WORKING FROM HOME AIN’T SO BAD, by Rupert Visick, managing director at Gent Visick
June 1, 2020
We’ve all seen the images of a cute toddler interrupting daddy at home, being interviewed on the national news. I’m guessing that, like me, most people think it’s just that, cute and in truth which dad wouldn’t want to be that unflustered – surely only James Bond is that cool? It does however represent the current reality – we are going to work ‘at home’.
The dog needs to go out, there’s a delivery at the door which needs a wave (we don’t sign for anything these days), I must have left my coffee in the other room and, whilst heading back to the designated office space, a 101 other distractions present themselves like awkward shaped bits of Lego left on hall floor.
Working from home used to be a euphemism for bunking off, having a duvet day or generally giving yourself some ‘me time’. It’s now become the reality for pretty much every office worker thanks to the Covid-19 pandemic and hence something we need to get accustomed to.
So, what does this new reality actually mean and how do we deal with the challenges of sharing the broadband, the office, back bedroom, understairs cupboard or wherever you choose to call ‘work’?
I seem to spend a great deal of time doing video meetings on the various platforms I’d never previously heard of. Meeting culture is definitely different – for starters only one person can speak at once and everybody else has to listen and wait their turn. Meetings have definitely got more functional, shorter and arguably less personal. We have however been able to have a nosey into everybody else’s house – I defy anybody not to find that interesting! I’ve taken to putting random objects, pictures or occasionally written messages at the back of the room in camera shot just to brighten up other people’s day or maybe it just makes me smile – either way it does it’s job.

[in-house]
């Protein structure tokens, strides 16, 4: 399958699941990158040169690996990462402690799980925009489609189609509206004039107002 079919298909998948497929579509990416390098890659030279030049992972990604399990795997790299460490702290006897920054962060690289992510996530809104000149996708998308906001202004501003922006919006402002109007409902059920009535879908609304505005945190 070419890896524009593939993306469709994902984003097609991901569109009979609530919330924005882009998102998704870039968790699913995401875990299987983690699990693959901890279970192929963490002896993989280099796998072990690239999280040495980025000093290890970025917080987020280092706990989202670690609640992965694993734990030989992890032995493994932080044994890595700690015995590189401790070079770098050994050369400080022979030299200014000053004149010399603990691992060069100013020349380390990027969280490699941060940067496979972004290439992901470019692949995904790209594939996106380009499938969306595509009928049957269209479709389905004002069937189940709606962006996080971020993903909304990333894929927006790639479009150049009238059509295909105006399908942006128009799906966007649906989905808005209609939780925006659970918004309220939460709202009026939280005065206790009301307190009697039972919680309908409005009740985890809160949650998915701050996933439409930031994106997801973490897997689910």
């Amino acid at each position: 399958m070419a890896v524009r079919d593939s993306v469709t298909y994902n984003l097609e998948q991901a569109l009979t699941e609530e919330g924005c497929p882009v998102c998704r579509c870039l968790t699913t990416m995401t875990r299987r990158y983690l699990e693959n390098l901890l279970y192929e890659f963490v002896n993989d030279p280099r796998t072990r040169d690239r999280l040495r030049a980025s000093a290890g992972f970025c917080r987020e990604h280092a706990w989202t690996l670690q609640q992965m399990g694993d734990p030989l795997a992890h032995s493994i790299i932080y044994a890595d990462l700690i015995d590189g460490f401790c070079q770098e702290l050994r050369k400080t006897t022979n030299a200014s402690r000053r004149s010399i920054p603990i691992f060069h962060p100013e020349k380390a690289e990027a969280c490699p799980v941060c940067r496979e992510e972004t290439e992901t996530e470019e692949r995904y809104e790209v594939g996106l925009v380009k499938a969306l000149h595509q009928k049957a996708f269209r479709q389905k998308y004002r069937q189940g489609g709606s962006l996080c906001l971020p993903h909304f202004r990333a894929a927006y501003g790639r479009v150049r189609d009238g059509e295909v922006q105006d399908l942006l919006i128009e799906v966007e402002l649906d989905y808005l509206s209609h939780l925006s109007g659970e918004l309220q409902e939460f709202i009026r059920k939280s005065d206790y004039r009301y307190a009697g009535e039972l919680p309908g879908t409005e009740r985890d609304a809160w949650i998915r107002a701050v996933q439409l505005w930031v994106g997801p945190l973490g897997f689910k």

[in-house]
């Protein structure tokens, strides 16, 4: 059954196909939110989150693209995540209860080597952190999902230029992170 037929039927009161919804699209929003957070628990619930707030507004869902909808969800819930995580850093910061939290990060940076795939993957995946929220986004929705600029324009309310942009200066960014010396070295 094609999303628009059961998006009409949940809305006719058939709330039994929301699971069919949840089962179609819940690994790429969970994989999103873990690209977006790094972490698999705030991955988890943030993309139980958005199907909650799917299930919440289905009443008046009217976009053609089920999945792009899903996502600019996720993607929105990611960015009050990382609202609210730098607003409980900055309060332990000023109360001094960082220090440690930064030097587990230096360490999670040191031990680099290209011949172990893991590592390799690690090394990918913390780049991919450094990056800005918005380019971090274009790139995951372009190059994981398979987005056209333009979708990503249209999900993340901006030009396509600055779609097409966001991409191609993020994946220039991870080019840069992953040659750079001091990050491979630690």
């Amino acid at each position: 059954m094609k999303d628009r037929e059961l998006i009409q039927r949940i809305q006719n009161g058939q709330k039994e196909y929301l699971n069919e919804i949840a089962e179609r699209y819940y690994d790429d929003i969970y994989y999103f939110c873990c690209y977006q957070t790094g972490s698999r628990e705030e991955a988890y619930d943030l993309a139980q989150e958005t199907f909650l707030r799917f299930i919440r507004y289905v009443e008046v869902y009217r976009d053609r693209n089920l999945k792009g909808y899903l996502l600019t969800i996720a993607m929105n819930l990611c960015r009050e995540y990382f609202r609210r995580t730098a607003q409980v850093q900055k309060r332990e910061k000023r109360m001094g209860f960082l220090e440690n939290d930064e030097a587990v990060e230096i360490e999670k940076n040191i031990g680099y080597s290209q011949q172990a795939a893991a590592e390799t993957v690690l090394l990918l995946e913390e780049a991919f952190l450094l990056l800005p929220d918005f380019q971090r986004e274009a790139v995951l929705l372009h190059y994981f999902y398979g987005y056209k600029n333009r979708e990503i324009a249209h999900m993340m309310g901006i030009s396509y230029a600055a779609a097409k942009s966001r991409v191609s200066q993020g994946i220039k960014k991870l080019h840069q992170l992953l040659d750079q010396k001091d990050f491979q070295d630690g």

Key Point – in the olden days when we went to work we did, occasionally, have a laugh. Just because we’re now working in a different environment shouldn’t mean we can’t still have a bit of fun. It’s not quite putting a whoopee cushion under the boss’s chair but it’s the best we can do right now.
I’m no ergonomist, hence I’m not one to speak about what’s right and wrong in chair design or where your computer should be located. However I have learnt quickly that sitting at my desk for eight hours solid makes my back hurt and I become remarkably grouchy – normally I’m placid and, though I say it myself, incredibly charming.
It’s common sense but sometimes we all need to hear it – move around, go do your Joe Wickes workout, help the kids shave each other’s heads or whatever constitutes down time in your office. Phone calls don’t have to be made from your desk – the chances are you’re using a mobile phone, so get mobile. It’s remarkable how liberating it is to walk and talk. Doesn’t matter where you go but change the scene and get some fresh air.